But women in particular are neglecting strength training at their own peril. It’s the only kind of exercise that makes muscles bigger, which lets them generate more strength and force, faster. “Muscle mass allows us to move,” Tucker says. Young people tend to take for granted the day-to-day parts of life that require strength, like walking up stairs or picking up a baby. “But a sedentary lifestyle means that people are gradually becoming weaker over time,” he says. Building muscle can fight back against that process.

It’s also one of the very few ways to make bones denser, a perk that is especially important for women. Lifting something heavy, like a dumbbell, makes bones bear more weight, and in exercise, stressing your bones is a good thing (to a point of course). Bones are constantly remodeling, explains Anthony Hackney, an exercise physiologist at the University of North Carolina. “Your body is always adding calcium to your bones and taking calcium away from your bones,” he says.

This delicate balance starts to tip as people age, and “they lose more mineral from the bone than they’re able to lay down,” Hackney says. Over time, bone gets less dense and more brittle and prone to osteoporosis, a condition that affects about 10 million Americans—80% of whom are female. Women have smaller, thinner bones than men from the start, and after menopause they lose estrogen, a hormone that protects bones.

Strength training also comes with the less visible benefit of lowering risk for several diseases. “The only real way we can increase our metabolism, unless we take drugs, is to lift weights and maintain or increase our lean mass,” says Tucker. Doing so makes the body more sensitive to insulin, and therefore more durable against certain diseases.

Recent research suggests that strength training may lower a woman’s risk for Type 2 diabetes and cardiovascular disease. In a 2016 study, researchers from Harvard Medical School and the National Institutes of Health used data from nearly 36,000 older women, who ranged in age from 47 to 98. The women filled out questionnaires for about a decade detailing their health and exercise levels, and one question asked women to estimate how much weightlifting or strength training they had done per week in the past year. The researchers then tracked which of the women had a heart attack or stroke and which developed Type 2 diabetes.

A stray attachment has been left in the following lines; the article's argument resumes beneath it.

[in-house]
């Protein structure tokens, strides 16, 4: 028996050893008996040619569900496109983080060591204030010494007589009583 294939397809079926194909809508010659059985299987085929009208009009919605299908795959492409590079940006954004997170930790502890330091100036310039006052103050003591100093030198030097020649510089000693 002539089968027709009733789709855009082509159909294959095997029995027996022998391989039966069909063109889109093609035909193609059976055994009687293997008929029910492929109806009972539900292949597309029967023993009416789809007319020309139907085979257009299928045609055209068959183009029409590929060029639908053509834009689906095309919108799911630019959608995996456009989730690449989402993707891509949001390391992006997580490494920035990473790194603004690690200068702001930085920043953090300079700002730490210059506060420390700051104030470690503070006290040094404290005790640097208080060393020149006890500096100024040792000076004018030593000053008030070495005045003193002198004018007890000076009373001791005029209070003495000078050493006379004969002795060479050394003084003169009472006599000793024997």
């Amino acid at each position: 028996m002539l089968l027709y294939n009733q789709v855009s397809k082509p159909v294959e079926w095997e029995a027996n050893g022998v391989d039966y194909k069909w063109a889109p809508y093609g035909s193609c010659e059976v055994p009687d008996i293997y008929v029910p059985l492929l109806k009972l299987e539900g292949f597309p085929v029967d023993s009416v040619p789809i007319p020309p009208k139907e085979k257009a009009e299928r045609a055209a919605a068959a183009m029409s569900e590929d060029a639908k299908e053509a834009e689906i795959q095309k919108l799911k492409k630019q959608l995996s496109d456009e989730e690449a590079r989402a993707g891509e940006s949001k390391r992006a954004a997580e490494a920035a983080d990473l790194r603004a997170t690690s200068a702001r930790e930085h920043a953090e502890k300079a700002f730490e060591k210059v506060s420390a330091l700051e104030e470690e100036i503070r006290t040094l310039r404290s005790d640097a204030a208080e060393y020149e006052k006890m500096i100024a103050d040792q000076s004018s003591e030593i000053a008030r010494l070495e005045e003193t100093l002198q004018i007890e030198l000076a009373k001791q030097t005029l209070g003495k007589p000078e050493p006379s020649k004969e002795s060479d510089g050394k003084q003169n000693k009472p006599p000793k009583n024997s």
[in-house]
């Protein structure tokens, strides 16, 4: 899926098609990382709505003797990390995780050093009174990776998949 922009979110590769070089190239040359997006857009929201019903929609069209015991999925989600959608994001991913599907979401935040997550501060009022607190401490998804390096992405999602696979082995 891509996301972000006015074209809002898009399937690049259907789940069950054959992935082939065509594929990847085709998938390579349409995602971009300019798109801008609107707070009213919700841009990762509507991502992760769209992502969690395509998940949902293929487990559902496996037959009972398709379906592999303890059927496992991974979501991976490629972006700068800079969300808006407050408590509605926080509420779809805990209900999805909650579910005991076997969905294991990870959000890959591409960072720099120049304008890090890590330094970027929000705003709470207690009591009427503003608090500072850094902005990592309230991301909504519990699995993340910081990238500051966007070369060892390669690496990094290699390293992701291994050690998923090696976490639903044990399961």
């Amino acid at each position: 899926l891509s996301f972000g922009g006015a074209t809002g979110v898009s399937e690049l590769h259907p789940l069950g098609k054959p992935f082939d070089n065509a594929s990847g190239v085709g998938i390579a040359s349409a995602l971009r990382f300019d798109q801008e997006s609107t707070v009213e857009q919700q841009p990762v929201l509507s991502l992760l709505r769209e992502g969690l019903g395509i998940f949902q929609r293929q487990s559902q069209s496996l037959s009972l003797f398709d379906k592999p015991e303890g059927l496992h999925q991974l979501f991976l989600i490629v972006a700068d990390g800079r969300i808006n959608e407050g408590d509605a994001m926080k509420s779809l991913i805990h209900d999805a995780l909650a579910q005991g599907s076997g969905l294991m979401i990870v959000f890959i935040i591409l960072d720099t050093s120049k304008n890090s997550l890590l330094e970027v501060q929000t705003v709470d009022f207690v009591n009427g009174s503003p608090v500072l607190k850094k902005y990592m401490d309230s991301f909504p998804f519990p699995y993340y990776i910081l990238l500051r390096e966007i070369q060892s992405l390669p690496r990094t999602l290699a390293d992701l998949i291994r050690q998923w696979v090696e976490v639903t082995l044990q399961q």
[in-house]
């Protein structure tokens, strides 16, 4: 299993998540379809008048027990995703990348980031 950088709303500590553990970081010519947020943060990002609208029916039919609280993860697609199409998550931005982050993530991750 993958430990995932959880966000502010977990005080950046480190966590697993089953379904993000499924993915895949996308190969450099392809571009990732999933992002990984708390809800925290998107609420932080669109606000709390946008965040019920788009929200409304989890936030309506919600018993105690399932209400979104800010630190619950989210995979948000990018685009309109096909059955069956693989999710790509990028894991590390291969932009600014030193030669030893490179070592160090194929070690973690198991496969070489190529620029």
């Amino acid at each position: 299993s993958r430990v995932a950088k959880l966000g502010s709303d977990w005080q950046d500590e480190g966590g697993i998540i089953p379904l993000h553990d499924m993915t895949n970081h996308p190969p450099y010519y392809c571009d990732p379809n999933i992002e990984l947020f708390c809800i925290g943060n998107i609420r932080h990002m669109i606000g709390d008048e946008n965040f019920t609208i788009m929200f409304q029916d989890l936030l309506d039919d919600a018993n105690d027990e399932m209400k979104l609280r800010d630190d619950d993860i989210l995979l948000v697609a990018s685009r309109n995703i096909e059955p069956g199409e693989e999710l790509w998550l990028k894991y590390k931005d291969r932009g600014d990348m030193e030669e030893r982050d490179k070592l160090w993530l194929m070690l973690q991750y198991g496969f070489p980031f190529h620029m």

Whether or not a woman did muscle-strengthening exercises indicated a lot about her health. Compared with women who avoided it, those who did any amount of strength training were more likely to have a lower body mass index and a healthier diet and less likely to be a current smoker.

They also had a Type 2 diabetes risk that was 30% lower and a cardiovascular disease risk 17% lower than those who did no strength training, even after the researchers controlled for other variables like age, diet and physical activity.

Adding aerobic exercise helped drive both risks down even more. Those who did at least 120 minutes a week of aerobic exercise and some strength training had a Type 2 diabetes risk 65% lower than women who didn’t do either.

Most people should do both kinds of exercise for the biggest gains. But if you had to choose one, Clark advises, pick strength training. “Cardio is more digestible, it’s less intimidating, but people also get less and less out of it over time,” she says. As you grow fitter, you have to do more and more aerobic exercise to see the gains, she explains. Strength training, in her view, is the most efficient exercise for those with limited time.

Read more:
http://amp.timeinc.net/time/4824531/strength-training-women-exercise/

Anti-Aging Fitness

Leave a comment

Can You Guess the Best Workout for Anti-Aging?

We can’t deny it: Your body reacts to each additional candle on your birthday cake. As you age, your cell function decreases, bones lose density, joints show signs of wear and muscle tissue and strength decrease while body fat increases.

http://www.merckmanuals.com/home/older-people%E2%80%99s-health-issues/the-aging-body/changes-in-the-body-with-aging

You might not be able to turn back the clock, but you can slow the effects of aging on your body through exercise.

Both strength and power training are critically important as we age,” says Alice Bell, PT, DPT, a spokesperson for the American Physical Therapy Association. “In order to effectively manage the impact of aging on muscle strength and power, it is critical to incorporate high-intensity strength training into your activity regimen.”

WHAT IS THE BEST ANTI-AGING EXERCISE?

New research shows that certain forms of exercise have the most profound anti-aging effects.

http://www.cell.com/cell-metabolism/fulltext/S1550-4131(17)30099-2

A study, published in the journal Cell Metabolism, assigned participants in two age groups — 18–30 and 65–80 — and divided them into three training categories: high-intensity interval training (HIIT), weight training, or a combination of the two.